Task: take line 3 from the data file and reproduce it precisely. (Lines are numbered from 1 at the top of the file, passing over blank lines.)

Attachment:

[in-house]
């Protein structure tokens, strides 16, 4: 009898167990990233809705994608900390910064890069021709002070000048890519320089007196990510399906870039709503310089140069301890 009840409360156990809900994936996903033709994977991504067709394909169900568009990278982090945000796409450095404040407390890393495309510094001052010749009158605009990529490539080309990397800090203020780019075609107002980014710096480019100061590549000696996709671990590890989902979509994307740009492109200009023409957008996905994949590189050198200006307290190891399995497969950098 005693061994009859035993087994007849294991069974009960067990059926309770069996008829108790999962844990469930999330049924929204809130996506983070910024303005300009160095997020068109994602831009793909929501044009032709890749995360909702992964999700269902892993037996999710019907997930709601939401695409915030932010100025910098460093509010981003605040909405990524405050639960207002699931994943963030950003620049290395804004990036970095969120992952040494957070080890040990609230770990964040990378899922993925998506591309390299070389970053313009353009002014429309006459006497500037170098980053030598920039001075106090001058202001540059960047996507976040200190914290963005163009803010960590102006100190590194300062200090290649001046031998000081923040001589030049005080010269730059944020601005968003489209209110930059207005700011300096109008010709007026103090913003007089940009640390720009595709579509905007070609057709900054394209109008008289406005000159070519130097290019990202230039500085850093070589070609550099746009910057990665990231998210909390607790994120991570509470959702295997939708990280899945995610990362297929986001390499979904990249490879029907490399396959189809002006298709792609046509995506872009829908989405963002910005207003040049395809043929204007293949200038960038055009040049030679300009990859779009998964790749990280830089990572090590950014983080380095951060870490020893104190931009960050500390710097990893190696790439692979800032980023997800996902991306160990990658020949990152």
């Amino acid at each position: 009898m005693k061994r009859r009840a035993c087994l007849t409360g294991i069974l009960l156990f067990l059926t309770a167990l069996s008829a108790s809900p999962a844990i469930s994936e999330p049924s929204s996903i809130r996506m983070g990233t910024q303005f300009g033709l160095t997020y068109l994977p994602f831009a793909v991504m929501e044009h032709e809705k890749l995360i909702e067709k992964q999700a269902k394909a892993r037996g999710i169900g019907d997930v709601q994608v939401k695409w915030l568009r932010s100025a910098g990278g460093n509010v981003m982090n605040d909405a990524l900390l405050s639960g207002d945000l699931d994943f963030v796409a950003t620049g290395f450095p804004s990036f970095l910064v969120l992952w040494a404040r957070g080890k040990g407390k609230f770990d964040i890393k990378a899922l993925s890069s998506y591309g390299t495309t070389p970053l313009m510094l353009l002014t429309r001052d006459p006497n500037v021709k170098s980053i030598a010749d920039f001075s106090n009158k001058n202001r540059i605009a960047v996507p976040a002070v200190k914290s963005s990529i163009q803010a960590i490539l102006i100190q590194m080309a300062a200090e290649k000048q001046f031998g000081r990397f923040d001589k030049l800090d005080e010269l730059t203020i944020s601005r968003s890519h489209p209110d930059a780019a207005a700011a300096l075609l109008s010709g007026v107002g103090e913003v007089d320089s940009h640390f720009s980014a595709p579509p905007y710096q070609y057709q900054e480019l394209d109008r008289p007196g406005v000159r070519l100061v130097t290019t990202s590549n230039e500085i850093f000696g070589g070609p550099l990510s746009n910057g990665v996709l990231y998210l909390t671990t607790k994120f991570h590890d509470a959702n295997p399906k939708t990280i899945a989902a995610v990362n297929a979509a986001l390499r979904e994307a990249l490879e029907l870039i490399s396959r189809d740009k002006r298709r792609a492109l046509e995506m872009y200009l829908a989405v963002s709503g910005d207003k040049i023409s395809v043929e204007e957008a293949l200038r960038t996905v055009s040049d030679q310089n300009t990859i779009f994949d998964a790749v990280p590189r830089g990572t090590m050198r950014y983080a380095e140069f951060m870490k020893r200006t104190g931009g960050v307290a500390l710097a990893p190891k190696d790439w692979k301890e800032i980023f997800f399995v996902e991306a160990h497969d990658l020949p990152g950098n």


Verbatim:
């Amino acid at each position: 009898m005693k061994r009859r009840a035993c087994l007849t409360g294991i069974l009960l156990f067990l059926t309770a167990l069996s008829a108790s809900p999962a844990i469930s994936e999330p049924s929204s996903i809130r996506m983070g990233t910024q303005f300009g033709l160095t997020y068109l994977p994602f831009a793909v991504m929501e044009h032709e809705k890749l995360i909702e067709k992964q999700a269902k394909a892993r037996g999710i169900g019907d997930v709601q994608v939401k695409w915030l568009r932010s100025a910098g990278g460093n509010v981003m982090n605040d909405a990524l900390l405050s639960g207002d945000l699931d994943f963030v796409a950003t620049g290395f450095p804004s990036f970095l910064v969120l992952w040494a404040r957070g080890k040990g407390k609230f770990d964040i890393k990378a899922l993925s890069s998506y591309g390299t495309t070389p970053l313009m510094l353009l002014t429309r001052d006459p006497n500037v021709k170098s980053i030598a010749d920039f001075s106090n009158k001058n202001r540059i605009a960047v996507p976040a002070v200190k914290s963005s990529i163009q803010a960590i490539l102006i100190q590194m080309a300062a200090e290649k000048q001046f031998g000081r990397f923040d001589k030049l800090d005080e010269l730059t203020i944020s601005r968003s890519h489209p209110d930059a780019a207005a700011a300096l075609l109008s010709g007026v107002g103090e913003v007089d320089s940009h640390f720009s980014a595709p579509p905007y710096q070609y057709q900054e480019l394209d109008r008289p007196g406005v000159r070519l100061v130097t290019t990202s590549n230039e500085i850093f000696g070589g070609p550099l990510s746009n910057g990665v996709l990231y998210l909390t671990t607790k994120f991570h590890d509470a959702n295997p399906k939708t990280i899945a989902a995610v990362n297929a979509a986001l390499r979904e994307a990249l490879e029907l870039i490399s396959r189809d740009k002006r298709r792609a492109l046509e995506m872009y200009l829908a989405v963002s709503g910005d207003k040049i023409s395809v043929e204007e957008a293949l200038r960038t996905v055009s040049d030679q310089n300009t990859i779009f994949d998964a790749v990280p590189r830089g990572t090590m050198r950014y983080a380095e140069f951060m870490k020893r200006t104190g931009g960050v307290a500390l710097a990893p190891k190696d790439w692979k301890e800032i980023f997800f399995v996902e991306a160990h497969d990658l020949p990152g950098n």